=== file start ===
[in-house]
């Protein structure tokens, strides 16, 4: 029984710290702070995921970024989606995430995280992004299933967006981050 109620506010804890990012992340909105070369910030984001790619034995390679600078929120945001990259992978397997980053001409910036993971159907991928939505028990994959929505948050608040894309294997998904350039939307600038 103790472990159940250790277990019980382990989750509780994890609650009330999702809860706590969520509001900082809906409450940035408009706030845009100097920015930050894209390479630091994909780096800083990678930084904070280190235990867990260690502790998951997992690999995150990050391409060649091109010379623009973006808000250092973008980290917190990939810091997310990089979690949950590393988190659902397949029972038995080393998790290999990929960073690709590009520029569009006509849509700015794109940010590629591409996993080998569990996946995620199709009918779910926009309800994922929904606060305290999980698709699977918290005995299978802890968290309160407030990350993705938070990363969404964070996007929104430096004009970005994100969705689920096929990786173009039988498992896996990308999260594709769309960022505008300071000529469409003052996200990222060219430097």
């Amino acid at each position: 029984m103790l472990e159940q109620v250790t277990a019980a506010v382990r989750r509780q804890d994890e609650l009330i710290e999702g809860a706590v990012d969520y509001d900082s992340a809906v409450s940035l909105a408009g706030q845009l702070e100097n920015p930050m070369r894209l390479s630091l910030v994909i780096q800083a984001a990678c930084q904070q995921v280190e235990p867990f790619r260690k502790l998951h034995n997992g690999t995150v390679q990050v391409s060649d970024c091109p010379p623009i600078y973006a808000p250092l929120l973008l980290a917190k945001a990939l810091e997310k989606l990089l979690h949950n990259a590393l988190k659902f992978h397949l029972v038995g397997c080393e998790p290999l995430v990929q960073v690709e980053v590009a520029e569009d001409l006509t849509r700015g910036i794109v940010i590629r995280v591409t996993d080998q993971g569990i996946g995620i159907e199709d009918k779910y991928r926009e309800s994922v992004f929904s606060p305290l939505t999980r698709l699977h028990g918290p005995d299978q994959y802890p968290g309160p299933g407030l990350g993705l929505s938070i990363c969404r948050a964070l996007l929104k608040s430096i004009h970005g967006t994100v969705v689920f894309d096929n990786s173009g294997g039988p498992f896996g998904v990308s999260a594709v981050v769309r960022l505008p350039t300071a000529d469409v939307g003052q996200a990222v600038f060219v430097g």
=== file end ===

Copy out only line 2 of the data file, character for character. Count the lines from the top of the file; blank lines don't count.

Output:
């Protein structure tokens, strides 16, 4: 029984710290702070995921970024989606995430995280992004299933967006981050 109620506010804890990012992340909105070369910030984001790619034995390679600078929120945001990259992978397997980053001409910036993971159907991928939505028990994959929505948050608040894309294997998904350039939307600038 103790472990159940250790277990019980382990989750509780994890609650009330999702809860706590969520509001900082809906409450940035408009706030845009100097920015930050894209390479630091994909780096800083990678930084904070280190235990867990260690502790998951997992690999995150990050391409060649091109010379623009973006808000250092973008980290917190990939810091997310990089979690949950590393988190659902397949029972038995080393998790290999990929960073690709590009520029569009006509849509700015794109940010590629591409996993080998569990996946995620199709009918779910926009309800994922929904606060305290999980698709699977918290005995299978802890968290309160407030990350993705938070990363969404964070996007929104430096004009970005994100969705689920096929990786173009039988498992896996990308999260594709769309960022505008300071000529469409003052996200990222060219430097």